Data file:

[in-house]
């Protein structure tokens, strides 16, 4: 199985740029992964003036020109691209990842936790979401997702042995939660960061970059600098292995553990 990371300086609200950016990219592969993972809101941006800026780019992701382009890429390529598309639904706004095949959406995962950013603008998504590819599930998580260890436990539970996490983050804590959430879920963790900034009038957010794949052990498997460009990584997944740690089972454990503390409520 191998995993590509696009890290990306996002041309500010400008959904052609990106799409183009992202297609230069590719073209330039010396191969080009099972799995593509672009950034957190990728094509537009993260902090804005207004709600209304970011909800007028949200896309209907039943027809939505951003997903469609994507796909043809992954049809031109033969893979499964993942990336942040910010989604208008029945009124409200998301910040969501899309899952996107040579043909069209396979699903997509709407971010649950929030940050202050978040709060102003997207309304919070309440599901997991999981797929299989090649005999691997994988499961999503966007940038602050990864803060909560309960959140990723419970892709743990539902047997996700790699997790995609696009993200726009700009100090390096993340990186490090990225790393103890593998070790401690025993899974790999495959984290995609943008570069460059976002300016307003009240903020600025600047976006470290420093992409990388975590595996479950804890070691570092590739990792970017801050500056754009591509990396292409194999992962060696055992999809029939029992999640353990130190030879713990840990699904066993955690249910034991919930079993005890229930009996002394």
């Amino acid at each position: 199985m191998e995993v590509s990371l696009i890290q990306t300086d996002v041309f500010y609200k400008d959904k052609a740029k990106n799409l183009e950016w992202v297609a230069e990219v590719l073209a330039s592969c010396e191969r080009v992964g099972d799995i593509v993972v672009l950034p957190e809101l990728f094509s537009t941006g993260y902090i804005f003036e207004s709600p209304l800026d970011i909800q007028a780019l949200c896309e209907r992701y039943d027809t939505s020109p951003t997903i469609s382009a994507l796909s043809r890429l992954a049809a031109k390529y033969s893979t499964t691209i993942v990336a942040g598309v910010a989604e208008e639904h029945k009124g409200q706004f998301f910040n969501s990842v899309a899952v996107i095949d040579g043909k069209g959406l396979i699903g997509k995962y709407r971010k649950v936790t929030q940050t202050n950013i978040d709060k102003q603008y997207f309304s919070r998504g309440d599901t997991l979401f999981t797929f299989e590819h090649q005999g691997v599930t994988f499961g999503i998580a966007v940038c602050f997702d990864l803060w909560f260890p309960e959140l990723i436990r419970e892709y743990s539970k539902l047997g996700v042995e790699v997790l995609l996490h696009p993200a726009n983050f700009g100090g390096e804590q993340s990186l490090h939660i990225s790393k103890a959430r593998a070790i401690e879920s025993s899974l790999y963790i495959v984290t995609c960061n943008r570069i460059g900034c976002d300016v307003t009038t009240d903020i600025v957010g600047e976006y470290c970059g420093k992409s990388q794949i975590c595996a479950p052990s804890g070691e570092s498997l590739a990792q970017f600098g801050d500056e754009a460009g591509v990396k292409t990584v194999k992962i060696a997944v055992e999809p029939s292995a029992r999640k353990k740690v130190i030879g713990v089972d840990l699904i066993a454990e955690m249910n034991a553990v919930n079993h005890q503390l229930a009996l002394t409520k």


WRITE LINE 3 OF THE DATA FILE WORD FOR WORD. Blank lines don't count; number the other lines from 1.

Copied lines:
């Amino acid at each position: 199985m191998e995993v590509s990371l696009i890290q990306t300086d996002v041309f500010y609200k400008d959904k052609a740029k990106n799409l183009e950016w992202v297609a230069e990219v590719l073209a330039s592969c010396e191969r080009v992964g099972d799995i593509v993972v672009l950034p957190e809101l990728f094509s537009t941006g993260y902090i804005f003036e207004s709600p209304l800026d970011i909800q007028a780019l949200c896309e209907r992701y039943d027809t939505s020109p951003t997903i469609s382009a994507l796909s043809r890429l992954a049809a031109k390529y033969s893979t499964t691209i993942v990336a942040g598309v910010a989604e208008e639904h029945k009124g409200q706004f998301f910040n969501s990842v899309a899952v996107i095949d040579g043909k069209g959406l396979i699903g997509k995962y709407r971010k649950v936790t929030q940050t202050n950013i978040d709060k102003q603008y997207f309304s919070r998504g309440d599901t997991l979401f999981t797929f299989e590819h090649q005999g691997v599930t994988f499961g999503i998580a966007v940038c602050f997702d990864l803060w909560f260890p309960e959140l990723i436990r419970e892709y743990s539970k539902l047997g996700v042995e790699v997790l995609l996490h696009p993200a726009n983050f700009g100090g390096e804590q993340s990186l490090h939660i990225s790393k103890a959430r593998a070790i401690e879920s025993s899974l790999y963790i495959v984290t995609c960061n943008r570069i460059g900034c976002d300016v307003t009038t009240d903020i600025v957010g600047e976006y470290c970059g420093k992409s990388q794949i975590c595996a479950p052990s804890g070691e570092s498997l590739a990792q970017f600098g801050d500056e754009a460009g591509v990396k292409t990584v194999k992962i060696a997944v055992e999809p029939s292995a029992r999640k353990k740690v130190i030879g713990v089972d840990l699904i066993a454990e955690m249910n034991a553990v919930n079993h005890q503390l229930a009996l002394t409520k």